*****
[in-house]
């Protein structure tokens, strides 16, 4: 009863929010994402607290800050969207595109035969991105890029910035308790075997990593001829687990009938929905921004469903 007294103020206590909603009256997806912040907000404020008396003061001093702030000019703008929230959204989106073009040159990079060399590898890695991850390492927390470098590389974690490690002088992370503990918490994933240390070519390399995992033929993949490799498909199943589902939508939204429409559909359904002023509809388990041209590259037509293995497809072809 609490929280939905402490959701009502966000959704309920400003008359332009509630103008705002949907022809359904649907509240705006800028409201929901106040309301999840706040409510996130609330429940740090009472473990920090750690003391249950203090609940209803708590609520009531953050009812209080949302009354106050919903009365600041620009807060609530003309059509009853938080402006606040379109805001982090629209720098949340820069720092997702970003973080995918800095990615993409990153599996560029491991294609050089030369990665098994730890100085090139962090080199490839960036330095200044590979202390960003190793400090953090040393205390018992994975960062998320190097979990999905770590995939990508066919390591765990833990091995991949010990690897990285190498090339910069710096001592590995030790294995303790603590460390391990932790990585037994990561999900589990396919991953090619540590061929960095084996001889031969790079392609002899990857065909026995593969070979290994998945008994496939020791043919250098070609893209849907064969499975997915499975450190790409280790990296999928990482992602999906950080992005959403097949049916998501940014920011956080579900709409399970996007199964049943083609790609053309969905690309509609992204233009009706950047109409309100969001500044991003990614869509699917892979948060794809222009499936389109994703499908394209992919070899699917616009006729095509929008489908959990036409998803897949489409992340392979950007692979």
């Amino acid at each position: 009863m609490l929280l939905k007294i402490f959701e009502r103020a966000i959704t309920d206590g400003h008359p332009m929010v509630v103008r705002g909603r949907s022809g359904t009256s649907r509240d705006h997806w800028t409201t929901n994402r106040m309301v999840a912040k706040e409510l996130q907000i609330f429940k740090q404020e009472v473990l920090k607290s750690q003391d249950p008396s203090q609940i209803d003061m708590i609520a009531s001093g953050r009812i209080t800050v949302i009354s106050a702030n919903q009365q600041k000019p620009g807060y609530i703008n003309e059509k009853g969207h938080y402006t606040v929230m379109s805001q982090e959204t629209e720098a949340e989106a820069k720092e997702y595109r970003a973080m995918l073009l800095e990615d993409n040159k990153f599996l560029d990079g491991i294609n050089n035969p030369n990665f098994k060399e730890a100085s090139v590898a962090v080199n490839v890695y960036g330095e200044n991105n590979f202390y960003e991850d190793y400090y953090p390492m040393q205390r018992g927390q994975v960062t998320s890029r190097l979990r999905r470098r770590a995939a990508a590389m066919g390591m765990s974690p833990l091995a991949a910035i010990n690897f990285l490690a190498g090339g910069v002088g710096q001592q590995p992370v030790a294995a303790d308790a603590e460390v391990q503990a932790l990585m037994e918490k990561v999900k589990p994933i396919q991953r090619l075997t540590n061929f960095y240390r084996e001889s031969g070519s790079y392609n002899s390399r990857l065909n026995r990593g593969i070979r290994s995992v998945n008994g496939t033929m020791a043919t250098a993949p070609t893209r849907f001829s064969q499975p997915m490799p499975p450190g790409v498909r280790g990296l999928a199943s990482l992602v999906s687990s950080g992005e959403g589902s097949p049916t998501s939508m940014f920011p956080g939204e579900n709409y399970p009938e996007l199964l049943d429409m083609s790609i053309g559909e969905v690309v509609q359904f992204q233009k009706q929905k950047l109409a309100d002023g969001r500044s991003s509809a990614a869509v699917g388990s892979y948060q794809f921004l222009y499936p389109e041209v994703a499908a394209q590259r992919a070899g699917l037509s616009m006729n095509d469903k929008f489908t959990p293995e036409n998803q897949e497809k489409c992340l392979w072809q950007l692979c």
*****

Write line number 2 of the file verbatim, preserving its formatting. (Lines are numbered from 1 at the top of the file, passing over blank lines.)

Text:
């Protein structure tokens, strides 16, 4: 009863929010994402607290800050969207595109035969991105890029910035308790075997990593001829687990009938929905921004469903 007294103020206590909603009256997806912040907000404020008396003061001093702030000019703008929230959204989106073009040159990079060399590898890695991850390492927390470098590389974690490690002088992370503990918490994933240390070519390399995992033929993949490799498909199943589902939508939204429409559909359904002023509809388990041209590259037509293995497809072809 609490929280939905402490959701009502966000959704309920400003008359332009509630103008705002949907022809359904649907509240705006800028409201929901106040309301999840706040409510996130609330429940740090009472473990920090750690003391249950203090609940209803708590609520009531953050009812209080949302009354106050919903009365600041620009807060609530003309059509009853938080402006606040379109805001982090629209720098949340820069720092997702970003973080995918800095990615993409990153599996560029491991294609050089030369990665098994730890100085090139962090080199490839960036330095200044590979202390960003190793400090953090040393205390018992994975960062998320190097979990999905770590995939990508066919390591765990833990091995991949010990690897990285190498090339910069710096001592590995030790294995303790603590460390391990932790990585037994990561999900589990396919991953090619540590061929960095084996001889031969790079392609002899990857065909026995593969070979290994998945008994496939020791043919250098070609893209849907064969499975997915499975450190790409280790990296999928990482992602999906950080992005959403097949049916998501940014920011956080579900709409399970996007199964049943083609790609053309969905690309509609992204233009009706950047109409309100969001500044991003990614869509699917892979948060794809222009499936389109994703499908394209992919070899699917616009006729095509929008489908959990036409998803897949489409992340392979950007692979």